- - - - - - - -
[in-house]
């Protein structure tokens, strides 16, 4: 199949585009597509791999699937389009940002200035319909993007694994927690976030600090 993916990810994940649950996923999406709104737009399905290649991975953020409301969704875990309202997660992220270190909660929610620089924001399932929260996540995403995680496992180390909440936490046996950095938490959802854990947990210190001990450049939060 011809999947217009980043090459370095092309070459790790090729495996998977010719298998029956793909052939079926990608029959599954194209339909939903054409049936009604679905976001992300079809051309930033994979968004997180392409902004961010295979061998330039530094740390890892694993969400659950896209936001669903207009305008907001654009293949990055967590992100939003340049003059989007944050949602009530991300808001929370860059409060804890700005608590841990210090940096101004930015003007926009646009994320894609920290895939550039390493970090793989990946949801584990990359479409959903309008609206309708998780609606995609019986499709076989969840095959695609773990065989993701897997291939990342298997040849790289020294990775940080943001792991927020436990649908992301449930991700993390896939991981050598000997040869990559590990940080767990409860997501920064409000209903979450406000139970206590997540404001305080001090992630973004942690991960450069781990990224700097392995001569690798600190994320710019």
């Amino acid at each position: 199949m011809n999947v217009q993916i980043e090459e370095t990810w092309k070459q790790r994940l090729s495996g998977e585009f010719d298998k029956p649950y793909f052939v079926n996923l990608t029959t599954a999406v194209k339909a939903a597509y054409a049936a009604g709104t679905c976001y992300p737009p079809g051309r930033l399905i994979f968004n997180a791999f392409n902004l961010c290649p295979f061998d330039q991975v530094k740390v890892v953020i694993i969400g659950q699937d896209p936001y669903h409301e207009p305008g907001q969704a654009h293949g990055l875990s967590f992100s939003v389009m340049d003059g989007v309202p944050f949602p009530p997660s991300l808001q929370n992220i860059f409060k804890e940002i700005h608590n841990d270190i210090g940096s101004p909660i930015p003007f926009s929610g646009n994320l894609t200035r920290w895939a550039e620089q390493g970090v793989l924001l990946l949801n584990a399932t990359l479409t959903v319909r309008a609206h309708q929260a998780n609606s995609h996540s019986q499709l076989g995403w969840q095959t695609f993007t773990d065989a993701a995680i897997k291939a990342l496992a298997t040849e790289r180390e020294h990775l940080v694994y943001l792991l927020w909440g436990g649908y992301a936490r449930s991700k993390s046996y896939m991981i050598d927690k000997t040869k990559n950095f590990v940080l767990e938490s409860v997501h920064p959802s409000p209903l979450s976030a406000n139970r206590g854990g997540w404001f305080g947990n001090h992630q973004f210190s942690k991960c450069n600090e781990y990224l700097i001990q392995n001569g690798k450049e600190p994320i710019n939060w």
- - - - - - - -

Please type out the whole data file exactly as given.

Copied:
[in-house]
């Protein structure tokens, strides 16, 4: 199949585009597509791999699937389009940002200035319909993007694994927690976030600090 993916990810994940649950996923999406709104737009399905290649991975953020409301969704875990309202997660992220270190909660929610620089924001399932929260996540995403995680496992180390909440936490046996950095938490959802854990947990210190001990450049939060 011809999947217009980043090459370095092309070459790790090729495996998977010719298998029956793909052939079926990608029959599954194209339909939903054409049936009604679905976001992300079809051309930033994979968004997180392409902004961010295979061998330039530094740390890892694993969400659950896209936001669903207009305008907001654009293949990055967590992100939003340049003059989007944050949602009530991300808001929370860059409060804890700005608590841990210090940096101004930015003007926009646009994320894609920290895939550039390493970090793989990946949801584990990359479409959903309008609206309708998780609606995609019986499709076989969840095959695609773990065989993701897997291939990342298997040849790289020294990775940080943001792991927020436990649908992301449930991700993390896939991981050598000997040869990559590990940080767990409860997501920064409000209903979450406000139970206590997540404001305080001090992630973004942690991960450069781990990224700097392995001569690798600190994320710019």
């Amino acid at each position: 199949m011809n999947v217009q993916i980043e090459e370095t990810w092309k070459q790790r994940l090729s495996g998977e585009f010719d298998k029956p649950y793909f052939v079926n996923l990608t029959t599954a999406v194209k339909a939903a597509y054409a049936a009604g709104t679905c976001y992300p737009p079809g051309r930033l399905i994979f968004n997180a791999f392409n902004l961010c290649p295979f061998d330039q991975v530094k740390v890892v953020i694993i969400g659950q699937d896209p936001y669903h409301e207009p305008g907001q969704a654009h293949g990055l875990s967590f992100s939003v389009m340049d003059g989007v309202p944050f949602p009530p997660s991300l808001q929370n992220i860059f409060k804890e940002i700005h608590n841990d270190i210090g940096s101004p909660i930015p003007f926009s929610g646009n994320l894609t200035r920290w895939a550039e620089q390493g970090v793989l924001l990946l949801n584990a399932t990359l479409t959903v319909r309008a609206h309708q929260a998780n609606s995609h996540s019986q499709l076989g995403w969840q095959t695609f993007t773990d065989a993701a995680i897997k291939a990342l496992a298997t040849e790289r180390e020294h990775l940080v694994y943001l792991l927020w909440g436990g649908y992301a936490r449930s991700k993390s046996y896939m991981i050598d927690k000997t040869k990559n950095f590990v940080l767990e938490s409860v997501h920064p959802s409000p209903l979450s976030a406000n139970r206590g854990g997540w404001f305080g947990n001090h992630q973004f210190s942690k991960c450069n600090e781990y990224l700097i001990q392995n001569g690798k450049e600190p994320i710019n939060w």